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Dear Mr. Parker, I am an English language editor who knows nothing about flying.  My author writes as follows:

"The fuselage of the transport shudders when the pilot cants the propellers as assistance to the manual brakes in slowing down, and stopping the air-monster."

The pilot is doing a sharp descent to avoid terrorist ground-to-air missiles.  Is the use of the phrase "cants the propellers" correct? Is there a better or more correct way of saying what he means?

I would be very grateful for your help.
yours sincerely, Lianda

He is talking about changing the pitch of the propellor blades.  On the ground we do this in a way which causes the air to be driven in the opposite direction to aircraft travel which we call reverse.  This feature is not available when the aircraft is in the air because of the danger.  Selecting the engines to idle will cause the props to be in a position which does cause drag when descending.  You could say "with the engines at idle"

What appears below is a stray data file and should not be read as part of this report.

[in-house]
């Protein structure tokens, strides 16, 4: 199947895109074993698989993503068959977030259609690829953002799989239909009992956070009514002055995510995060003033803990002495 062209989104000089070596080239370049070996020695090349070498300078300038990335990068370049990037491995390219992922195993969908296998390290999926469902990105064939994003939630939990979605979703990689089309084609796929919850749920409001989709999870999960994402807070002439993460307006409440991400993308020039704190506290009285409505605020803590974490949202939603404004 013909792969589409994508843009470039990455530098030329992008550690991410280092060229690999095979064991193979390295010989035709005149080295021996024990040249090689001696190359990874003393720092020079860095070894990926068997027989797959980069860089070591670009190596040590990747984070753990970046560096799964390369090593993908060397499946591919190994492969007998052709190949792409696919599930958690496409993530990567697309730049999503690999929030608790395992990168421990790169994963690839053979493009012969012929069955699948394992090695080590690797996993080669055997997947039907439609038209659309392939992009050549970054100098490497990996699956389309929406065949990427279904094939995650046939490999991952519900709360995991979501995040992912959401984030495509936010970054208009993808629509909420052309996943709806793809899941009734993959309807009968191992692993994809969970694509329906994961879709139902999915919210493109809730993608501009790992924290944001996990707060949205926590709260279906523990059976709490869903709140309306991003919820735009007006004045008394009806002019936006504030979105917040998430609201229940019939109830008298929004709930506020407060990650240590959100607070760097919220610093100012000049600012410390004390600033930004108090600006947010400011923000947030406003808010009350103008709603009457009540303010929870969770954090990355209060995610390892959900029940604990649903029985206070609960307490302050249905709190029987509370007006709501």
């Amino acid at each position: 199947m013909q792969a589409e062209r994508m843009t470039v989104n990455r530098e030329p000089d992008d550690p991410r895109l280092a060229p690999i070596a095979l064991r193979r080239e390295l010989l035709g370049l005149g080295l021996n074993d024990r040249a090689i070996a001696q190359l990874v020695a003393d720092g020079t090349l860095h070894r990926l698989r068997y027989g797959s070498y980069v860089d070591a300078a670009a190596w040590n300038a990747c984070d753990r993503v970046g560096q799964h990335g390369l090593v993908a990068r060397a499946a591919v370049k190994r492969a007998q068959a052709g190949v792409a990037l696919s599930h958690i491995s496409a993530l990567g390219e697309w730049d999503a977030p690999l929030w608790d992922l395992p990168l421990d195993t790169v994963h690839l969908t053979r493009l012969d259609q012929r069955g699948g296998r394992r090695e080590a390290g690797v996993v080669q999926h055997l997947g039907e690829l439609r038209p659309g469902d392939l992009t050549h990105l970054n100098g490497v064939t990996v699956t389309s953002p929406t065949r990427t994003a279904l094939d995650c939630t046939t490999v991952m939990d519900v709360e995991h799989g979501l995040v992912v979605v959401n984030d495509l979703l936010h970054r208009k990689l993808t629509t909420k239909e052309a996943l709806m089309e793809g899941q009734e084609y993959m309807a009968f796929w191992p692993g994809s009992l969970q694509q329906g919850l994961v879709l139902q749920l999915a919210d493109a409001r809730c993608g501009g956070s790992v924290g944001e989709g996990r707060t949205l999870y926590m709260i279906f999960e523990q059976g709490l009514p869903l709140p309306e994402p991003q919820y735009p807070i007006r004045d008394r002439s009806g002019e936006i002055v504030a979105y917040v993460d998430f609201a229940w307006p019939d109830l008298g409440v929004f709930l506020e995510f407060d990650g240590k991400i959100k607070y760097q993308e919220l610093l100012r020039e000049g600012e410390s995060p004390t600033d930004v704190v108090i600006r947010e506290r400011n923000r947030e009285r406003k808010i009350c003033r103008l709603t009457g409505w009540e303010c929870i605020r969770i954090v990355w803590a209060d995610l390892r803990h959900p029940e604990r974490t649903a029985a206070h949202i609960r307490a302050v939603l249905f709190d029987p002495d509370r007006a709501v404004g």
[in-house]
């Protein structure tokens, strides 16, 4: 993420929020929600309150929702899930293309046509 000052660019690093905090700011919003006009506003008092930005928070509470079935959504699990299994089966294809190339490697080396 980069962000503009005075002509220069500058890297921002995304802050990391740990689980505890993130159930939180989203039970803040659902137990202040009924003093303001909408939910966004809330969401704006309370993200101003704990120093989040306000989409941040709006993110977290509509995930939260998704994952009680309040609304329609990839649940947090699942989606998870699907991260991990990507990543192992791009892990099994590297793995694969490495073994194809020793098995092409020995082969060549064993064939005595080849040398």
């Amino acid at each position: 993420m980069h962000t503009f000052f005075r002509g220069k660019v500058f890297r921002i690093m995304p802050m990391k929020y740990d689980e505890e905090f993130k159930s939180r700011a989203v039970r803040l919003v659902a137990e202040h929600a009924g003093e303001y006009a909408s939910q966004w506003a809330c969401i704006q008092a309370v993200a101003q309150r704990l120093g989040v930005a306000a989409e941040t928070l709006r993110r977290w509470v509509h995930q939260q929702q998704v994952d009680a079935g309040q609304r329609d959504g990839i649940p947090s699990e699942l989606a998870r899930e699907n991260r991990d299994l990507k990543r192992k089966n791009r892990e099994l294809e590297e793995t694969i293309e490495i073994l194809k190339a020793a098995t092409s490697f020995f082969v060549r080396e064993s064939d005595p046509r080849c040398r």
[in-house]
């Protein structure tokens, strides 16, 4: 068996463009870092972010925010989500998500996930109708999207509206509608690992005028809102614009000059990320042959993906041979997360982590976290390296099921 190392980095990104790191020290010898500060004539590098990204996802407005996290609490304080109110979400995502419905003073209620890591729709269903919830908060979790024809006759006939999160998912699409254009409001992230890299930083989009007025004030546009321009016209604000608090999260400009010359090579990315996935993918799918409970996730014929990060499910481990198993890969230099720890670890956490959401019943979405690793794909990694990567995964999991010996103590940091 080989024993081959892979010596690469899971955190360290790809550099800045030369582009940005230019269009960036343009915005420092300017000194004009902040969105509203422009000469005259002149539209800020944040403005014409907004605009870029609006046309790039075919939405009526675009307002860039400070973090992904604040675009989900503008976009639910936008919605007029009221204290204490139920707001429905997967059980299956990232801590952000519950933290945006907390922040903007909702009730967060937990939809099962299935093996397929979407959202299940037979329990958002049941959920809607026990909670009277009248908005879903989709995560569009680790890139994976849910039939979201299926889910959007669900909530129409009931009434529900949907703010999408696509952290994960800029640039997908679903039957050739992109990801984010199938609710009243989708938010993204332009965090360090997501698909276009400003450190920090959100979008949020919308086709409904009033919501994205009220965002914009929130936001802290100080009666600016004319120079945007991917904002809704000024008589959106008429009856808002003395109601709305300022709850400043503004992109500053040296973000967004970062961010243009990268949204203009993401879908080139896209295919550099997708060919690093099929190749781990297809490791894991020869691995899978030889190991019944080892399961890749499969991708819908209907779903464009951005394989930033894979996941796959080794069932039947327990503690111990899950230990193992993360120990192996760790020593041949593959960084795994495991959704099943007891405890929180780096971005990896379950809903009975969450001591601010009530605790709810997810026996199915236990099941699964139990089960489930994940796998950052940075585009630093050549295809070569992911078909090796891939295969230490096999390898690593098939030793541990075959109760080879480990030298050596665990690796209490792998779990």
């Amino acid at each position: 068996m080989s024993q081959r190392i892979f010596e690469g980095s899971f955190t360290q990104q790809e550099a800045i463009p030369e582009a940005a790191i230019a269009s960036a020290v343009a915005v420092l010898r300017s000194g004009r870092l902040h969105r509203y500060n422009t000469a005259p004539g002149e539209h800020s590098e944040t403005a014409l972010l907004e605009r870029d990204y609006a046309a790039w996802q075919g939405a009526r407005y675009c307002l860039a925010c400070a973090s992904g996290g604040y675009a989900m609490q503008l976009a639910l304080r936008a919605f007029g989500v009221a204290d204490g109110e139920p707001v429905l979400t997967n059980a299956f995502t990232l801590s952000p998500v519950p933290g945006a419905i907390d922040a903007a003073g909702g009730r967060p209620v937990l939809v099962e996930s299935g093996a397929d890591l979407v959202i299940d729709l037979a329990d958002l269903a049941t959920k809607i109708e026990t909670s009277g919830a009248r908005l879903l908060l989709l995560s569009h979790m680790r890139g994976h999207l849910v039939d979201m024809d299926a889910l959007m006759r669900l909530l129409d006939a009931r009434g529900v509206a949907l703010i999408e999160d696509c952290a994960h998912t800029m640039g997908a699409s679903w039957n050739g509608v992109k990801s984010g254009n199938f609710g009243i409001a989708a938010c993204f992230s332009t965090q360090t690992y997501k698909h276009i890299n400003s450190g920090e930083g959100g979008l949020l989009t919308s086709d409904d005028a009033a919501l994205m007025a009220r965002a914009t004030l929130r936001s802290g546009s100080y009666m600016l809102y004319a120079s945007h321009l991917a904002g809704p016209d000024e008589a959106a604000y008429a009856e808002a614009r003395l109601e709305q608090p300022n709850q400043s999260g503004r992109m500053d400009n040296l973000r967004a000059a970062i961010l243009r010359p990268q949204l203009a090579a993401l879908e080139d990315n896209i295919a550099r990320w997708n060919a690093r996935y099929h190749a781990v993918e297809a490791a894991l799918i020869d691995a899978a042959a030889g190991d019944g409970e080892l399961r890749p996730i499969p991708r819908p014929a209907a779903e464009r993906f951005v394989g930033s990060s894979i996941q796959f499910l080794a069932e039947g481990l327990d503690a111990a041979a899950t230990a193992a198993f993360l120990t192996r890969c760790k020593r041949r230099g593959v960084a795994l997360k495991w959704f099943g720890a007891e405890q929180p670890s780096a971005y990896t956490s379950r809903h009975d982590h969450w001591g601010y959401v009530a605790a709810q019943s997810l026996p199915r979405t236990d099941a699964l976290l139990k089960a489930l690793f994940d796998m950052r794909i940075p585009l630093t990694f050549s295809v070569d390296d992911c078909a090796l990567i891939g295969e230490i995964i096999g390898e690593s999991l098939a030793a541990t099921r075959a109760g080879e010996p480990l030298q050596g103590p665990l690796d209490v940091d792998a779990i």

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Kevin Parker


I will do my best to answer any question related to my experience. If I don't know, I promise to help you find the answer. Every question deserves an answer.


I have 30 years experience in Commercial Type Rating training, program development, human factors, instructor training, flight simulation and flying large aircraft in general. Operated L188, DC8, B747, B757, A320, A330 and A340 aircraft. Involved in cockpit design, flight testing and type certification.

Aviation college, military flight instructor, ATPL, check airman, maintenance test pilot, Simulator Test and Evaluation Pilot, Production Chief Pilot

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